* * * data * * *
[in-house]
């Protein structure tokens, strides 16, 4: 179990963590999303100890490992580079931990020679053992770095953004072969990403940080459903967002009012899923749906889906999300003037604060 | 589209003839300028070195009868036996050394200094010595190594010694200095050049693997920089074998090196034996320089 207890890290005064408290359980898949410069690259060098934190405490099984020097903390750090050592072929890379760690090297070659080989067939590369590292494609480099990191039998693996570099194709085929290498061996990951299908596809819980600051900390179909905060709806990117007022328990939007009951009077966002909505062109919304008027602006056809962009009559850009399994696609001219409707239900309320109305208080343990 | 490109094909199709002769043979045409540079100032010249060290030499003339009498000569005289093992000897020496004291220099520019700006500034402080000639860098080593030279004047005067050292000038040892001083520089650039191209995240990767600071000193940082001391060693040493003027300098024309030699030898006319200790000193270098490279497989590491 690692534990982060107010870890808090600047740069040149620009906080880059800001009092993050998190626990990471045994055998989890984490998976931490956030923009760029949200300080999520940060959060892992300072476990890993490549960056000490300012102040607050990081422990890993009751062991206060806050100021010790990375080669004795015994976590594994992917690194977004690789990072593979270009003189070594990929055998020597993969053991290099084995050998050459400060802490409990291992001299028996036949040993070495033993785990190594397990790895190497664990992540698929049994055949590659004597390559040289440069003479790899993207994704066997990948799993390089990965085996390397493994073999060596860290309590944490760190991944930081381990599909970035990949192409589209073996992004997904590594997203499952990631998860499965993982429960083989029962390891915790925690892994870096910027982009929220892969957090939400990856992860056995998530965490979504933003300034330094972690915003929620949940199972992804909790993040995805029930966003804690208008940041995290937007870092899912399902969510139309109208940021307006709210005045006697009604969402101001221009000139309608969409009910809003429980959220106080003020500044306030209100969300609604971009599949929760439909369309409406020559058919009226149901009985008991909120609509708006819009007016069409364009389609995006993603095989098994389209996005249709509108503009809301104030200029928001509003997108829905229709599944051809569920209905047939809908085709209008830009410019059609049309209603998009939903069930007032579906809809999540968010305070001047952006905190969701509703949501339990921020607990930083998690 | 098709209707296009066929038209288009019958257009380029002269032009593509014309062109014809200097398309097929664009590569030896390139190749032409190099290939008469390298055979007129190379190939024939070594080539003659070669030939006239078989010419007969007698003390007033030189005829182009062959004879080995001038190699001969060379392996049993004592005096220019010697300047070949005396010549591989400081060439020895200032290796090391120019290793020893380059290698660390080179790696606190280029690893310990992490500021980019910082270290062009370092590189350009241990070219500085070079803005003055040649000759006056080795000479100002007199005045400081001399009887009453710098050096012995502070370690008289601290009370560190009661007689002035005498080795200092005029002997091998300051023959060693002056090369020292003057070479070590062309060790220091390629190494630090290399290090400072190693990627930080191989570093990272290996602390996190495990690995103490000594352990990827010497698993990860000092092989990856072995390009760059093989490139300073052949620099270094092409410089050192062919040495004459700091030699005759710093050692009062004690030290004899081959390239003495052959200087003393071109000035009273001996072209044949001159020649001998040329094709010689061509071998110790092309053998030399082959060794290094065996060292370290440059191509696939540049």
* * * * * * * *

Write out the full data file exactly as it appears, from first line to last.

[in-house]
């Protein structure tokens, strides 16, 4: 179990963590999303100890490992580079931990020679053992770095953004072969990403940080459903967002009012899923749906889906999300003037604060 | 589209003839300028070195009868036996050394200094010595190594010694200095050049693997920089074998090196034996320089 207890890290005064408290359980898949410069690259060098934190405490099984020097903390750090050592072929890379760690090297070659080989067939590369590292494609480099990191039998693996570099194709085929290498061996990951299908596809819980600051900390179909905060709806990117007022328990939007009951009077966002909505062109919304008027602006056809962009009559850009399994696609001219409707239900309320109305208080343990 | 490109094909199709002769043979045409540079100032010249060290030499003339009498000569005289093992000897020496004291220099520019700006500034402080000639860098080593030279004047005067050292000038040892001083520089650039191209995240990767600071000193940082001391060693040493003027300098024309030699030898006319200790000193270098490279497989590491 690692534990982060107010870890808090600047740069040149620009906080880059800001009092993050998190626990990471045994055998989890984490998976931490956030923009760029949200300080999520940060959060892992300072476990890993490549960056000490300012102040607050990081422990890993009751062991206060806050100021010790990375080669004795015994976590594994992917690194977004690789990072593979270009003189070594990929055998020597993969053991290099084995050998050459400060802490409990291992001299028996036949040993070495033993785990190594397990790895190497664990992540698929049994055949590659004597390559040289440069003479790899993207994704066997990948799993390089990965085996390397493994073999060596860290309590944490760190991944930081381990599909970035990949192409589209073996992004997904590594997203499952990631998860499965993982429960083989029962390891915790925690892994870096910027982009929220892969957090939400990856992860056995998530965490979504933003300034330094972690915003929620949940199972992804909790993040995805029930966003804690208008940041995290937007870092899912399902969510139309109208940021307006709210005045006697009604969402101001221009000139309608969409009910809003429980959220106080003020500044306030209100969300609604971009599949929760439909369309409406020559058919009226149901009985008991909120609509708006819009007016069409364009389609995006993603095989098994389209996005249709509108503009809301104030200029928001509003997108829905229709599944051809569920209905047939809908085709209008830009410019059609049309209603998009939903069930007032579906809809999540968010305070001047952006905190969701509703949501339990921020607990930083998690 | 098709209707296009066929038209288009019958257009380029002269032009593509014309062109014809200097398309097929664009590569030896390139190749032409190099290939008469390298055979007129190379190939024939070594080539003659070669030939006239078989010419007969007698003390007033030189005829182009062959004879080995001038190699001969060379392996049993004592005096220019010697300047070949005396010549591989400081060439020895200032290796090391120019290793020893380059290698660390080179790696606190280029690893310990992490500021980019910082270290062009370092590189350009241990070219500085070079803005003055040649000759006056080795000479100002007199005045400081001399009887009453710098050096012995502070370690008289601290009370560190009661007689002035005498080795200092005029002997091998300051023959060693002056090369020292003057070479070590062309060790220091390629190494630090290399290090400072190693990627930080191989570093990272290996602390996190495990690995103490000594352990990827010497698993990860000092092989990856072995390009760059093989490139300073052949620099270094092409410089050192062919040495004459700091030699005759710093050692009062004690030290004899081959390239003495052959200087003393071109000035009273001996072209044949001159020649001998040329094709010689061509071998110790092309053998030399082959060794290094065996060292370290440059191509696939540049």